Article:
The anti-solipsism of the London Underground


I have only just got around to reading John Lanchester’s delightful meditation on the London Underground. I missed it when it was published in the newspaper, but enough people shared it on social media that Twitter saw fit to e-mail it to me as a recommended story.
The essay deals with the rich topic of how we manage to be ‘alone’ in public places. Lanchester describes of the masques we wear and the techniques we use to create mental space to dwell within even though our physical personal space is invaded by other people at rush-hour.

There is something very prosaic about this notion of retreating into one’s own headspace. But I recall Nick Harkaway’s article last week about the difference between mainstream fiction and science fiction. Harkaway says that lit-fic “is focused largely on a notional interior human experience … The conceit is that our humanity is inherent and inward, not a product of our encounter with the world.” Meanwhile, sci-fi deals with the way in which the world around us intrudes on our thoughts, our sense of self, our very humanity:

You can’t genuinely depict “the ordinary mind on an ordinary day” in the developed world if you refuse to acknowledge the existence of the social web, CCTV cameras and online shopping.

Add to that list: commuting.
Lanchester laments the lack of fiction (written, or on film) about the London Underground.

There are quite a few novels and films and TV programmes about Glasgow. Where are the equivalent fictions about the underground? New York has any number of films about its subway – The Warriors, the John Carpenter movie from 1979, is one of the best of them, and explicitly celebrates the network’s geographical reach across the whole city, from Van Cortlandt Park in the Bronx to Coney Island. New York also has Joseph Sargent’s The Taking of Pelham 123, an all-subway-located thriller, among many other cinematic depictions. Paris has the Luc Besson film Subway, and plenty of other movies. London has next to nothing. (Let’s gloss over the Gwyneth Paltrow vehicle Sliding Doors…)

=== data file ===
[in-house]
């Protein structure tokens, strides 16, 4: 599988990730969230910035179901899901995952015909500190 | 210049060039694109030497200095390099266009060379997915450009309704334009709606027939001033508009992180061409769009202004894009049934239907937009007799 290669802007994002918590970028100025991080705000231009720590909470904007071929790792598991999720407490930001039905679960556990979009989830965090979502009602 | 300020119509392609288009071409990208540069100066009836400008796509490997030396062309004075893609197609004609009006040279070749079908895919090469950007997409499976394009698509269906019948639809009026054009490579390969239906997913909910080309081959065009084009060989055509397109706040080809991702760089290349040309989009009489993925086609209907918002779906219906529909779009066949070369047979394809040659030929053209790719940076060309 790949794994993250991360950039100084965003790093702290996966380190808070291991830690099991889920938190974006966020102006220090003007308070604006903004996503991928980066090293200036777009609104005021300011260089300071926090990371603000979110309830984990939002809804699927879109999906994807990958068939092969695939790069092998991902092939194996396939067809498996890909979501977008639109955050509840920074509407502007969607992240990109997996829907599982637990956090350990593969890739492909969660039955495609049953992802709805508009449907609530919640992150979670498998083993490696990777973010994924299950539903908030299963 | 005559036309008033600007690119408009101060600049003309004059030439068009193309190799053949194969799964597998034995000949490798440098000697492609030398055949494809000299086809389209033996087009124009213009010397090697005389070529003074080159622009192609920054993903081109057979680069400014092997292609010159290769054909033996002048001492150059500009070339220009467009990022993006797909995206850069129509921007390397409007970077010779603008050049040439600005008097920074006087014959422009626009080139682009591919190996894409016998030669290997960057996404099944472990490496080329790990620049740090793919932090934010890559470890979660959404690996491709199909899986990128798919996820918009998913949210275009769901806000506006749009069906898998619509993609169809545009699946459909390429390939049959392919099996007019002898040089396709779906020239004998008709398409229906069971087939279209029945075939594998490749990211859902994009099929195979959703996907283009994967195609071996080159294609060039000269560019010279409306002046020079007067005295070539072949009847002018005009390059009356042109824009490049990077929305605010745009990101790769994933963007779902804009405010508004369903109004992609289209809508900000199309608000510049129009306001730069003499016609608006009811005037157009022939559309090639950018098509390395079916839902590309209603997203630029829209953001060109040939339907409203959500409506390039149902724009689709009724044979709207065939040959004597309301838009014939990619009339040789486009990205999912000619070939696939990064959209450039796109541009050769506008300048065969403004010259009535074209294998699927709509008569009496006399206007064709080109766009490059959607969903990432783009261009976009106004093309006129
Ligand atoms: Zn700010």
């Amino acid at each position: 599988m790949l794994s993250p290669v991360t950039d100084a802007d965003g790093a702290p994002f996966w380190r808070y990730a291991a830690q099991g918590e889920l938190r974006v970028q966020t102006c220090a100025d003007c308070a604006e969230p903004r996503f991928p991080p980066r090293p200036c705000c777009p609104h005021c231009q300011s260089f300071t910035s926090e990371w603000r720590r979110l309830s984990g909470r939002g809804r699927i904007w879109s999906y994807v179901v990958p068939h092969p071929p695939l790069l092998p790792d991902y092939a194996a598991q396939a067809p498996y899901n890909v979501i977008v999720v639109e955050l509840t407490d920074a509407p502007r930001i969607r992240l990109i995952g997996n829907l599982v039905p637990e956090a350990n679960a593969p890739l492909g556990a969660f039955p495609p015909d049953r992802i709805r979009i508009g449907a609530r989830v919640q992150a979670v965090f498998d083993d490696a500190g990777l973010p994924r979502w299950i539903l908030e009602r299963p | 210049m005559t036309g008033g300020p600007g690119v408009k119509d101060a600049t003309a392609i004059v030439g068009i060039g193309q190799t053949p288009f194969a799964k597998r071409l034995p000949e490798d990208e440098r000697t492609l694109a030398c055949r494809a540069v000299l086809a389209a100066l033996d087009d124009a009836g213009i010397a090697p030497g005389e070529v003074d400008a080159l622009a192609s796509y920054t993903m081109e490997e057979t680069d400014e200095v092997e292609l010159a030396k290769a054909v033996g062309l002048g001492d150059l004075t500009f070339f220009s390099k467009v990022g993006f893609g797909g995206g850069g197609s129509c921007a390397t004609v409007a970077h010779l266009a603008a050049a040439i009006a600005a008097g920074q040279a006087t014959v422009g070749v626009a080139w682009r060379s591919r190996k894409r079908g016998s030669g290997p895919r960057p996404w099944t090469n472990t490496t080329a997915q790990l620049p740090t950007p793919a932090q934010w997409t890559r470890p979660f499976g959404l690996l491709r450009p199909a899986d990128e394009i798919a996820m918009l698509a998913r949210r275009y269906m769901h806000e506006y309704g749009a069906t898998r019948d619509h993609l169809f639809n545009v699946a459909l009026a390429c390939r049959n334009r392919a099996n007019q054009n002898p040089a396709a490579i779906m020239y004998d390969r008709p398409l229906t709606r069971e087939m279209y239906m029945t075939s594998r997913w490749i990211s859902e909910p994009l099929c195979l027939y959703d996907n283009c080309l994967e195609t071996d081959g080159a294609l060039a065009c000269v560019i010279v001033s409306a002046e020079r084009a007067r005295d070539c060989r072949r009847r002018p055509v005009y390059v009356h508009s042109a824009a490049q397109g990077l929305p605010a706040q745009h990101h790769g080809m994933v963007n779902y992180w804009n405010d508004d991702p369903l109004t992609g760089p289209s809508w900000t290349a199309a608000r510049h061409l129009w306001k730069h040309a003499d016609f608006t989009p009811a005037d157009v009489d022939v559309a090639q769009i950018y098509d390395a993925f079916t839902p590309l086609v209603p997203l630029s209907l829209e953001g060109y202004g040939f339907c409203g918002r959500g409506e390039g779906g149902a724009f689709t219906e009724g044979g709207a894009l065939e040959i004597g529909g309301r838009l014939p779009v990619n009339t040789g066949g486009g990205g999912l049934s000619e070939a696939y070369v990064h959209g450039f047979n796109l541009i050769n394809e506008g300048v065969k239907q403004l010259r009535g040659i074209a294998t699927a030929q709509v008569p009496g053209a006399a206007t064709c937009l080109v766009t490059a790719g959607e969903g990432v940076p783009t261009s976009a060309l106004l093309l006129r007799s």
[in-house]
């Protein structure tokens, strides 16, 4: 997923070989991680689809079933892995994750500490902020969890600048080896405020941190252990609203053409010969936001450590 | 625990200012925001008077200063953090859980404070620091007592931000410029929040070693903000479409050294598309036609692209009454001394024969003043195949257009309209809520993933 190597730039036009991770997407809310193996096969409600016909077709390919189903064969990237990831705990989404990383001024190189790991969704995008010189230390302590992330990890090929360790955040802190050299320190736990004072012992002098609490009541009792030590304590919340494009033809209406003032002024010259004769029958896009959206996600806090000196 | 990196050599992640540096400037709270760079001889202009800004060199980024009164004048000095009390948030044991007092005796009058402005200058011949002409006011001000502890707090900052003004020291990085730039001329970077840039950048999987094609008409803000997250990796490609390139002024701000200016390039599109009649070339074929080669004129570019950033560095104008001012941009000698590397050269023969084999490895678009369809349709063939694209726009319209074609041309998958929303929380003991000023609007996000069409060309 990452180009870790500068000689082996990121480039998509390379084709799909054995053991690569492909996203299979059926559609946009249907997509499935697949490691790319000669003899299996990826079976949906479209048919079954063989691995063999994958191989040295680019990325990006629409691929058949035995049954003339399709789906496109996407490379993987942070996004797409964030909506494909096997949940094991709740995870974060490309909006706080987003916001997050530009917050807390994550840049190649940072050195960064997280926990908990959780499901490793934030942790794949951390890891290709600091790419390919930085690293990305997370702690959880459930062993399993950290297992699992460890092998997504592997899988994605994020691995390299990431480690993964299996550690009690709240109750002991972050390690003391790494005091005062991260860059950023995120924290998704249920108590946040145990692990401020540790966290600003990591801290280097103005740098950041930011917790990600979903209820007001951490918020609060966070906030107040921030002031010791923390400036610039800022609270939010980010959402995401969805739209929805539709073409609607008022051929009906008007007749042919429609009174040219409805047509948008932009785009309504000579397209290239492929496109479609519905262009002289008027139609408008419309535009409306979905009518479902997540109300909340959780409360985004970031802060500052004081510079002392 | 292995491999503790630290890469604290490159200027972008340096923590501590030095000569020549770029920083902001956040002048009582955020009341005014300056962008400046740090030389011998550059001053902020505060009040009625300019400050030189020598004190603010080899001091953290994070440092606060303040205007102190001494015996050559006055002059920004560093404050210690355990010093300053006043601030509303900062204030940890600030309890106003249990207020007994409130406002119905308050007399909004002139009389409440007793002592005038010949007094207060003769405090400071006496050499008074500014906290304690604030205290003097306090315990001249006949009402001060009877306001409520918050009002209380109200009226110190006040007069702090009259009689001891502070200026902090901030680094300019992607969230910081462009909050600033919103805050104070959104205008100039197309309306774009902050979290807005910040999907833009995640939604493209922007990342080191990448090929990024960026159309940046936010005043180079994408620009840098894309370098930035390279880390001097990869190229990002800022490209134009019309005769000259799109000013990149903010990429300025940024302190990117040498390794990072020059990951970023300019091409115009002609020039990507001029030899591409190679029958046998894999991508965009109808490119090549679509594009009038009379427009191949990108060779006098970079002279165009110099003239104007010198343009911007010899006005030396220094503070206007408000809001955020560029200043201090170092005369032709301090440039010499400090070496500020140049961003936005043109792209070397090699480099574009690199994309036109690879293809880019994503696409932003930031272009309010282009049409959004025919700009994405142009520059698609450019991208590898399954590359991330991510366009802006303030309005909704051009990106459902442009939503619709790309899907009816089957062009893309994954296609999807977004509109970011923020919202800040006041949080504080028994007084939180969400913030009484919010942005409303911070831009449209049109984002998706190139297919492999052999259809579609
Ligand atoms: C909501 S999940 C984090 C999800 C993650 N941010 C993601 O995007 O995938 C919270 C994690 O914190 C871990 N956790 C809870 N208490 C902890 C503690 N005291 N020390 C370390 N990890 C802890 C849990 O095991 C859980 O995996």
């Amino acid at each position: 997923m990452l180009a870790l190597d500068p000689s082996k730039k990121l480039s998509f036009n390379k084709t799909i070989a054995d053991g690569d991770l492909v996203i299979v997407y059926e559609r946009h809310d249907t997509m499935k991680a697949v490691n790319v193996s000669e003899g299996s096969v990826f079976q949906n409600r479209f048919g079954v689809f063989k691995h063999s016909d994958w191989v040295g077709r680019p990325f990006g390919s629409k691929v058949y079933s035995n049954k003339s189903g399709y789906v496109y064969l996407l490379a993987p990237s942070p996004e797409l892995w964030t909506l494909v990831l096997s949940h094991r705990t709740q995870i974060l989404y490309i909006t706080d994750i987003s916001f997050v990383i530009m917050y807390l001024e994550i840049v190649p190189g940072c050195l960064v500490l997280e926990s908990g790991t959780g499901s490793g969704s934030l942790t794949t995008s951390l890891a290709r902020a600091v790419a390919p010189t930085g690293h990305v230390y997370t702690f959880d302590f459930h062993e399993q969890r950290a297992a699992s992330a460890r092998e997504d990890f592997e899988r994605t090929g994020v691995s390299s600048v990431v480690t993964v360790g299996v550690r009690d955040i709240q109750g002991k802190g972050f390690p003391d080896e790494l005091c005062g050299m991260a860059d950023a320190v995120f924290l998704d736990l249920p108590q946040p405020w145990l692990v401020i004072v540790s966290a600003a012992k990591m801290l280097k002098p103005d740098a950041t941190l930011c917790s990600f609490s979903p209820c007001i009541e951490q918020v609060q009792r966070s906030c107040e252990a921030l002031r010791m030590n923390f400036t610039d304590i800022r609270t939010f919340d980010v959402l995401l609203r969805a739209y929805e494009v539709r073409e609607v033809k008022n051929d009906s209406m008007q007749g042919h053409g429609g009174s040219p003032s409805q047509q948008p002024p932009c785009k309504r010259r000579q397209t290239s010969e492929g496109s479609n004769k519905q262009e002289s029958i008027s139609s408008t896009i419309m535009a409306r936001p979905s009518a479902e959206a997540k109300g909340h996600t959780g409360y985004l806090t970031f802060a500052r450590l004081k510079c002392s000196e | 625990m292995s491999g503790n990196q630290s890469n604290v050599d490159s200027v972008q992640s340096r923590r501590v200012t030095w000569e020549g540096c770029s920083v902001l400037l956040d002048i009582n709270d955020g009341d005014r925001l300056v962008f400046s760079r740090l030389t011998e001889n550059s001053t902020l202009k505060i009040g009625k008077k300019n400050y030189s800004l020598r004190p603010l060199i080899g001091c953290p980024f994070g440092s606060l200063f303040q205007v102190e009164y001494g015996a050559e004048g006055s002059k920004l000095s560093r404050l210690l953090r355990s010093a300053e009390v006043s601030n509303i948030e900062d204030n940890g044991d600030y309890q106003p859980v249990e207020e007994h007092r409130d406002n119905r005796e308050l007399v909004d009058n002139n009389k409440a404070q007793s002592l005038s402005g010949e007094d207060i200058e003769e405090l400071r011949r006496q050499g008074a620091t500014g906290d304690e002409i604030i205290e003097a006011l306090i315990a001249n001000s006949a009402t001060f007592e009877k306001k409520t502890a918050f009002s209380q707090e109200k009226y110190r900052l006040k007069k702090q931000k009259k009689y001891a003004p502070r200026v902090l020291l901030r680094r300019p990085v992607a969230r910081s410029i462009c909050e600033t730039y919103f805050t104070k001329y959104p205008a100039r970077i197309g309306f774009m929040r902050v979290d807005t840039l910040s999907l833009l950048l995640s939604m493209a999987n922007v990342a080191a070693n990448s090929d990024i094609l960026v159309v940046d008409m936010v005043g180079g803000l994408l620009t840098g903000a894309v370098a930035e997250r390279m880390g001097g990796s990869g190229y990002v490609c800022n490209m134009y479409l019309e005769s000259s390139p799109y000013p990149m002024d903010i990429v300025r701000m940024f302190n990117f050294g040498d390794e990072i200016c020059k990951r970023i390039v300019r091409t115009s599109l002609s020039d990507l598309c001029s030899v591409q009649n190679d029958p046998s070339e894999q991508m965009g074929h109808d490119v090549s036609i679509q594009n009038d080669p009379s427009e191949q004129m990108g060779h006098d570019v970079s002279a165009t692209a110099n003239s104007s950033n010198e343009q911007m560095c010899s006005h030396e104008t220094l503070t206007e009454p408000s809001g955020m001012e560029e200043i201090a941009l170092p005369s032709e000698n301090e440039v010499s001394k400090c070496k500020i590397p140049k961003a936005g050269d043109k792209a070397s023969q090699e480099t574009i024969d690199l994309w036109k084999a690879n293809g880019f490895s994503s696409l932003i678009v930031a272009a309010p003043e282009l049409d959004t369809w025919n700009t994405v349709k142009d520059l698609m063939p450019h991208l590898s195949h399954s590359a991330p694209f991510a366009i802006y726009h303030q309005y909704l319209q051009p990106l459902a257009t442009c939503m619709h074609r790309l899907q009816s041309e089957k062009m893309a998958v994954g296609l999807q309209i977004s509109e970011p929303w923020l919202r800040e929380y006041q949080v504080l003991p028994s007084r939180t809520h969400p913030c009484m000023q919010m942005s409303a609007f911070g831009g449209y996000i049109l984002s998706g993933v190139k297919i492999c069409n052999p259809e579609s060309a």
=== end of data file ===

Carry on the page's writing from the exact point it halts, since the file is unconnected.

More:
This ‘glossing’ over Sliding Doors is a mistake. While the story is whimsical and Gwyneth Paltrow’s performance may grate, it is a film about serendipity and the way lives criss-cross on the Tube. This feature of any mass transport system is probably the most fascinating thing about them. And this aspect is most definitely not about the internality of the individual mind, but about interactions: between people and the built world around them; and between people whose paths cross for one reason or another.
Lanchester says there is “next to nothing” in film and literature about the London Underground. He ostentatiously neglects to mention two pieces of art that are inspired by the tube.
First: Geoff Ryman’s brilliantly conceived 253 explores the precise theme of intersecting lives in a hyperlinked, non-linear form, published first online and then in print. Second: Tube Tales, a feature length anthology of short films set on the London Underground. It features the cream of British acting talent (circa 1999), and again there are links and cross-references between the stories and characters. Both pieces seem to incorporate ghosts, and events that happen due to a fortunate or unfortunate chain-reaction.
I think the real reason subways and mass transit systems fascinate, is because they place us in such close proximity to so many other people, all at once. This forces us to acknowledge that our life is just one of hundreds, thousands, millions, playing out simultaneously. It provokes a kind of anti-solipsism. We may try to exist purely within our heads (and the music or the podcast or the hand-held console or the Kindle or the newspaper certainly helps with that), but The Fact That Other People Exist continuously and rudely interrupts that privacy. To enter the tube system is to acquiesce to becoming, for a time, part of the throng, the hive, the colony – a node in a network, a synapse in a larger brain, just one small part of a larger whole.

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